Flexibility, progression, opportunities– there are lots of reasons why a job in the Scottish seafood industry is a great catch.
As time goes on, we all grow and evolve. Finding a job that’s flexible enough to change with you, in an industry that has space to accommodate everyone, is key for enjoying a long and happy career.
That’s why the seafood industry is the place to look for a new job.
As well as diverse roles in everything from food product development and processing, to IT, engineering and marketing, you’ll find a range of shift patterns and working hours to suit various lifestyles.
Wherever you are in your working and personal life, there’s an opportunity to suit in the seafood industry.
Balancing motherhood and work
Pilar Gray, who recently turned 40, originally studied for a Veterinary degree and a Masters in Food Safety in Barcelona, Spain. She first moved to Ireland to improve her English, before making another move to Scotland to take advantage of more career opportunities in the food industry.
Now Pilar is a shift manager for International Fish Canners, a role she’s held for about three years –but she’s worked for the group of companies it belongs to for seven and a half years in total.
To begin with she started as a quality control technician and then, as her English improved, she was promoted to QC supervisor.
Pilar explains: “After a few years I realised I really liked the food industry but maybe I’m better in production, for my skills, so I applied for the shift manager position and got it.”
She’s discovered that the seafood industry offers lots of options for career progression, for those with qualifications like Pilar and for those without.
And that there’s plenty of flexibility to find a job that continues to adapt with you over the years.
When Pilar became a mum to 11 month old son Alasdair, her employer was very accommodating. While she used to work Monday to Friday day shifts, since returning from maternity leave in January, she’s been able to balance childcare by working evenings and weekends instead.
This “takes the pressure off” says Pilar: “Eventually I will come back to my shifts, but this lets me wait until Alasdair is a little bit older, so I’m more confident to put him in nursery or with a childminder. I think for a mum that’s important.”
As well as flexibility, every day of Pilar’s job is busy and different, something she enjoys – and Pilar is also feeling settled in Scotland with her family, despite originally intending to only stay for two years. She says: “I love Scotland. It’s a very good place for job opportunities, it’s beautiful, the people are nice – my only complaint is the weather!”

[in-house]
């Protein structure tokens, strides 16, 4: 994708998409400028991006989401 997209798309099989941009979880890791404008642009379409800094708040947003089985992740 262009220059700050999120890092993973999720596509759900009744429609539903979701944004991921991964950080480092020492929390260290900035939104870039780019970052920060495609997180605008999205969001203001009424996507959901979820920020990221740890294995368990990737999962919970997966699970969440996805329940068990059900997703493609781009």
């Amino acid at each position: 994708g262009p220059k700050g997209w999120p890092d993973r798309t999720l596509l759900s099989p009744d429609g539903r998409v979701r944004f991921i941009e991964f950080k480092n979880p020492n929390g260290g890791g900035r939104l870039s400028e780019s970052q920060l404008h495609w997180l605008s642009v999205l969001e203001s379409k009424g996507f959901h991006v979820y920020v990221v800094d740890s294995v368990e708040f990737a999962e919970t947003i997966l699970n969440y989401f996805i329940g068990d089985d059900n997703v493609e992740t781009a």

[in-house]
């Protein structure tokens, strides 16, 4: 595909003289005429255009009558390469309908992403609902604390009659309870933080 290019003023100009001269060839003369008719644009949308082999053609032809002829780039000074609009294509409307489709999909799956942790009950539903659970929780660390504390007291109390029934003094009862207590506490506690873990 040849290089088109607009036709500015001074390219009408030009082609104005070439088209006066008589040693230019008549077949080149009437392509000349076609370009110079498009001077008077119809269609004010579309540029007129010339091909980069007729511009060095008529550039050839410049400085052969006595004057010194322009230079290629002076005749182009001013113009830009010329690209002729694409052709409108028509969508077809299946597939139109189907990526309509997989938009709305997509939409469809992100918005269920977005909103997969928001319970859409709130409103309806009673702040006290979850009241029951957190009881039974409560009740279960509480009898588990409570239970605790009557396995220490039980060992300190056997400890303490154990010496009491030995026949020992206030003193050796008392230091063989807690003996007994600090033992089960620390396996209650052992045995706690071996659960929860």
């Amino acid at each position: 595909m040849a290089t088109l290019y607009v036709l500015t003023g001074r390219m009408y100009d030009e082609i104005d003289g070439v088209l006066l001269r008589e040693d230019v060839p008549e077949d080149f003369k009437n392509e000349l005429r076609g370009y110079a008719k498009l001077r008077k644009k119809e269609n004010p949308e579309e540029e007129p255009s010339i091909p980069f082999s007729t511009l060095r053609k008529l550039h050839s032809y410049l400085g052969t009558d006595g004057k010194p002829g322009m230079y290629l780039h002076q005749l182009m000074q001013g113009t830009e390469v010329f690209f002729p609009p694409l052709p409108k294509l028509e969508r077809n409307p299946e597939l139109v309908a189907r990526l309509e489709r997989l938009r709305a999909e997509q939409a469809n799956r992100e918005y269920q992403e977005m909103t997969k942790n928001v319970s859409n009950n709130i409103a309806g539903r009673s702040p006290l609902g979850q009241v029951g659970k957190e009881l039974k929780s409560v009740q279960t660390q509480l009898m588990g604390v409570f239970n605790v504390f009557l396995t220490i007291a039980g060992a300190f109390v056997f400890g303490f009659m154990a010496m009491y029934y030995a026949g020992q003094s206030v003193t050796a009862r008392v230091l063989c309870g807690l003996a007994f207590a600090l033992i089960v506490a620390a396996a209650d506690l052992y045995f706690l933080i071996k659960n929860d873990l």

And the future is looking bright, with Pilar also emphasising the safety and security of the industry, particularly in light of current job prospects in oil and gas: “The fish industry and in general the food industry, I think it’s a career that will always be there.”
Looking after a young family
For Lukasz Krysta, who has two sons Oliver and Kevin, the seafood industry has offered the flexibility to develop a career around his growing young family.
He moved from Poland to Fraserburgh in 2011, and although he didn’t have any experience in the fishing industry, he started working for Nor-Sea Foods in 2014. He says: “I basically started working as a cleaner, I was washing trolleys – that was my first job.”
Since joining, Lukasz has worked his way up through a series of promotions and is now a trainee shift manager, a role he’s held for about a year. At the moment he’s working backshifts, and this means he’s responsible for preparing the production plan, organising jobs and managing people.
“I was working backshifts for years because I had a baby born in 2014, so I had to work backshifts so my partner could work dayshifts – we were swapping each other,” says Lukasz.
When his second son was born, he was able to start swapping day shifts and back shifts with the other manager, enabling him to see both sides of the job.
He says that “usually there is no problem with flexibility” when it comes to managing his private life and work life, something that’s helpful and important, particularly when raising a young family.
And as well as enjoying working with people, Lukasz also likes the variety of his work: “Our products don’t have too long a shelf life, so basically every day looks different. We cannot produce too much in front because we don’t know what’s going to happen in the next few days. So basically you need to be prepared every day for something new.”
Plus, Scotland is also home to his family. His sister, brother-in-law, father-in-law and mum all live in the country, and Lukasz is enjoying living here.
Take advantage of a flexible new career
Seafish and the Scottish Seafood Association (SSA) have launched a new campaign called ‘Sea A Bright Future’ to highlight the range and benefits of jobs available in the seafood industry.
“There are positions and opportunities for all skills and levels of experience, it’s not too narrow a skillset that’s required and previous experience isn’t always needed,” says SSA CEO Jimmy Buchan
“If you come in with ambition and a good attitude, there’s nothing to stop you.”
If you’re on the hunt for a job which offers flexibility and career progression, visit www.seaabrightfuture.com to find out more.